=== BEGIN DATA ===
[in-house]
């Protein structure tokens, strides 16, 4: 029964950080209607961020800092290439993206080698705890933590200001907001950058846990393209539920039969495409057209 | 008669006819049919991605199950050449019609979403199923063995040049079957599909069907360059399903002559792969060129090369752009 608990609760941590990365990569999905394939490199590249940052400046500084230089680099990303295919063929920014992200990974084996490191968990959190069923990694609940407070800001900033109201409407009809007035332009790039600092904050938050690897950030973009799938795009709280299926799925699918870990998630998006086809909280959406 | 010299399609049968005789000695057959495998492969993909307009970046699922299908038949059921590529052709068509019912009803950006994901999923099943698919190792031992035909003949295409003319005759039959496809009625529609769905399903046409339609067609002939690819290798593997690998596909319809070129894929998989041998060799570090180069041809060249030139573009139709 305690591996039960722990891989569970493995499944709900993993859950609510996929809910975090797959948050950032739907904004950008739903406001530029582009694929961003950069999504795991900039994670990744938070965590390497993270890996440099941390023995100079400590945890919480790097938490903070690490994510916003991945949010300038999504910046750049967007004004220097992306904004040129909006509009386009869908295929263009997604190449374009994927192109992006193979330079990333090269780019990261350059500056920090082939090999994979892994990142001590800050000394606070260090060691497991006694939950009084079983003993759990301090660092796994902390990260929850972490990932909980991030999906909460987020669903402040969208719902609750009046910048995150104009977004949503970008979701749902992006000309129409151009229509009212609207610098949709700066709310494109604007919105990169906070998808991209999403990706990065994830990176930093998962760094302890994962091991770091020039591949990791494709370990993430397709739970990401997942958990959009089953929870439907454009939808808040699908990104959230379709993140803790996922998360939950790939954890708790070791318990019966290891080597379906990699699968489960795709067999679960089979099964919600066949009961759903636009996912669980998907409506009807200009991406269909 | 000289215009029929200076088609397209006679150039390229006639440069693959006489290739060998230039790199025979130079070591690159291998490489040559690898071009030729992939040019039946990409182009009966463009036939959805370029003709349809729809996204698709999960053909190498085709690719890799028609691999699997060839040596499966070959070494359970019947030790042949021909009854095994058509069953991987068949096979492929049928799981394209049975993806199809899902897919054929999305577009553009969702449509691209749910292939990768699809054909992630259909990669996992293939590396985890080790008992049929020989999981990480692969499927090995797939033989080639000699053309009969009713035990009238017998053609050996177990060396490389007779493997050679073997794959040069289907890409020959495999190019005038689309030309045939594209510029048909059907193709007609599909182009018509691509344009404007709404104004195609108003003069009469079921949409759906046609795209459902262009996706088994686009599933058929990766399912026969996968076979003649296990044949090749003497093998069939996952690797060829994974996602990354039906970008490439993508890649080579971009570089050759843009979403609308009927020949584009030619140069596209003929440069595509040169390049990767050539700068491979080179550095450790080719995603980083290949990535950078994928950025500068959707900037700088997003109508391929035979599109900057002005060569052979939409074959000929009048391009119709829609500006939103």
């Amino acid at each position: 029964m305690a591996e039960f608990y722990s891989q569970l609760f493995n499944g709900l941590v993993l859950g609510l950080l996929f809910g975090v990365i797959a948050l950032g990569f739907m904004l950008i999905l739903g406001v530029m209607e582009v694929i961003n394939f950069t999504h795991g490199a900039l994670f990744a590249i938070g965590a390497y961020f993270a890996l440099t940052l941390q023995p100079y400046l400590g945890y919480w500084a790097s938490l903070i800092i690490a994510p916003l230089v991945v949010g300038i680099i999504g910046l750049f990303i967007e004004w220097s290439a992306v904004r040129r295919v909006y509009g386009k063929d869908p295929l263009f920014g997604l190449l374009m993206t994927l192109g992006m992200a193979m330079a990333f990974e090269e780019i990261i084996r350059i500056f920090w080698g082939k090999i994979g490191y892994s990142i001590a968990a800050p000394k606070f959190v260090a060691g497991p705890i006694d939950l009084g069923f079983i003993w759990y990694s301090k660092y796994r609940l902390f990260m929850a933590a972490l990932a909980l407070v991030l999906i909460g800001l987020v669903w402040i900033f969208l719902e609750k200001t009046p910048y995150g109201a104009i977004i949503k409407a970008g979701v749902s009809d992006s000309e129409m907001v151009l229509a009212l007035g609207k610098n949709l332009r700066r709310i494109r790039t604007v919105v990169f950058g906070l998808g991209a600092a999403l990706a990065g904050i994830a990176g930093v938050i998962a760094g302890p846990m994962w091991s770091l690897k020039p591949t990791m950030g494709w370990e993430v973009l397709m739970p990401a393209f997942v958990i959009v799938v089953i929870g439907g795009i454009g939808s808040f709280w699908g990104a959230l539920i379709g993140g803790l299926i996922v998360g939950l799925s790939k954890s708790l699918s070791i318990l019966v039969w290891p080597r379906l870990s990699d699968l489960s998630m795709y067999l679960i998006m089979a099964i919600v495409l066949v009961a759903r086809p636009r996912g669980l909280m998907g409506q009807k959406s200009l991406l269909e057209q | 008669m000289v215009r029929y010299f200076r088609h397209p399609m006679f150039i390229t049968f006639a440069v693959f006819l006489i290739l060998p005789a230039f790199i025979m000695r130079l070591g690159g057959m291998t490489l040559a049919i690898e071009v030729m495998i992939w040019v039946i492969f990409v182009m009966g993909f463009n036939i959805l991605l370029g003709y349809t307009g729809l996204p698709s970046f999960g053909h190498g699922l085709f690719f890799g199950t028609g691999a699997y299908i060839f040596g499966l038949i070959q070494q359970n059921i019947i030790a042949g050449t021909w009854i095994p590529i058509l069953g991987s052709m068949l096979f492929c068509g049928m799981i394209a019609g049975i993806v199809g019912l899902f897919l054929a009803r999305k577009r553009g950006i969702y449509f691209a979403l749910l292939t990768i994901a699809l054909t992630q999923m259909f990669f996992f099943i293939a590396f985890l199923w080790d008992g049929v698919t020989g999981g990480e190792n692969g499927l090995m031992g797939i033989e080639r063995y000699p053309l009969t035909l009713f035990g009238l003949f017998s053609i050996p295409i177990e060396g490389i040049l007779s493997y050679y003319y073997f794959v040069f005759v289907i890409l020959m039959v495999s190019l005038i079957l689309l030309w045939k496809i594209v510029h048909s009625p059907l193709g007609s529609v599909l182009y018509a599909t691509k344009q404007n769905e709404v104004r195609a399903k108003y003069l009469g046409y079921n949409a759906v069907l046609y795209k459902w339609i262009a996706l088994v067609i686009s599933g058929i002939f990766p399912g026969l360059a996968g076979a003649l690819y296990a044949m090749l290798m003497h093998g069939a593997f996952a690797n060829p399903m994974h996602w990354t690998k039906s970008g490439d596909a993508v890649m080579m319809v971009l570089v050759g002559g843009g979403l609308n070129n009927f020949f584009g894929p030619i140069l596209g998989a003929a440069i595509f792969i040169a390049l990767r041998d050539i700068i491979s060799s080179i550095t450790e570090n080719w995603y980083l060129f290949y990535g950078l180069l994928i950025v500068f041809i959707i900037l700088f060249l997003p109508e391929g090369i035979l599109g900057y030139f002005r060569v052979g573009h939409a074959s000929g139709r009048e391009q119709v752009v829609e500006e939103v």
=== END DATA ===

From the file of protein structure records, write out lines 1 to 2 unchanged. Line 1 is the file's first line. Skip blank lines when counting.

[in-house]
């Protein structure tokens, strides 16, 4: 029964950080209607961020800092290439993206080698705890933590200001907001950058846990393209539920039969495409057209 | 008669006819049919991605199950050449019609979403199923063995040049079957599909069907360059399903002559792969060129090369752009 608990609760941590990365990569999905394939490199590249940052400046500084230089680099990303295919063929920014992200990974084996490191968990959190069923990694609940407070800001900033109201409407009809007035332009790039600092904050938050690897950030973009799938795009709280299926799925699918870990998630998006086809909280959406 | 010299399609049968005789000695057959495998492969993909307009970046699922299908038949059921590529052709068509019912009803950006994901999923099943698919190792031992035909003949295409003319005759039959496809009625529609769905399903046409339609067609002939690819290798593997690998596909319809070129894929998989041998060799570090180069041809060249030139573009139709 305690591996039960722990891989569970493995499944709900993993859950609510996929809910975090797959948050950032739907904004950008739903406001530029582009694929961003950069999504795991900039994670990744938070965590390497993270890996440099941390023995100079400590945890919480790097938490903070690490994510916003991945949010300038999504910046750049967007004004220097992306904004040129909006509009386009869908295929263009997604190449374009994927192109992006193979330079990333090269780019990261350059500056920090082939090999994979892994990142001590800050000394606070260090060691497991006694939950009084079983003993759990301090660092796994902390990260929850972490990932909980991030999906909460987020669903402040969208719902609750009046910048995150104009977004949503970008979701749902992006000309129409151009229509009212609207610098949709700066709310494109604007919105990169906070998808991209999403990706990065994830990176930093998962760094302890994962091991770091020039591949990791494709370990993430397709739970990401997942958990959009089953929870439907454009939808808040699908990104959230379709993140803790996922998360939950790939954890708790070791318990019966290891080597379906990699699968489960795709067999679960089979099964919600066949009961759903636009996912669980998907409506009807200009991406269909 | 000289215009029929200076088609397209006679150039390229006639440069693959006489290739060998230039790199025979130079070591690159291998490489040559690898071009030729992939040019039946990409182009009966463009036939959805370029003709349809729809996204698709999960053909190498085709690719890799028609691999699997060839040596499966070959070494359970019947030790042949021909009854095994058509069953991987068949096979492929049928799981394209049975993806199809899902897919054929999305577009553009969702449509691209749910292939990768699809054909992630259909990669996992293939590396985890080790008992049929020989999981990480692969499927090995797939033989080639000699053309009969009713035990009238017998053609050996177990060396490389007779493997050679073997794959040069289907890409020959495999190019005038689309030309045939594209510029048909059907193709007609599909182009018509691509344009404007709404104004195609108003003069009469079921949409759906046609795209459902262009996706088994686009599933058929990766399912026969996968076979003649296990044949090749003497093998069939996952690797060829994974996602990354039906970008490439993508890649080579971009570089050759843009979403609308009927020949584009030619140069596209003929440069595509040169390049990767050539700068491979080179550095450790080719995603980083290949990535950078994928950025500068959707900037700088997003109508391929035979599109900057002005060569052979939409074959000929009048391009119709829609500006939103």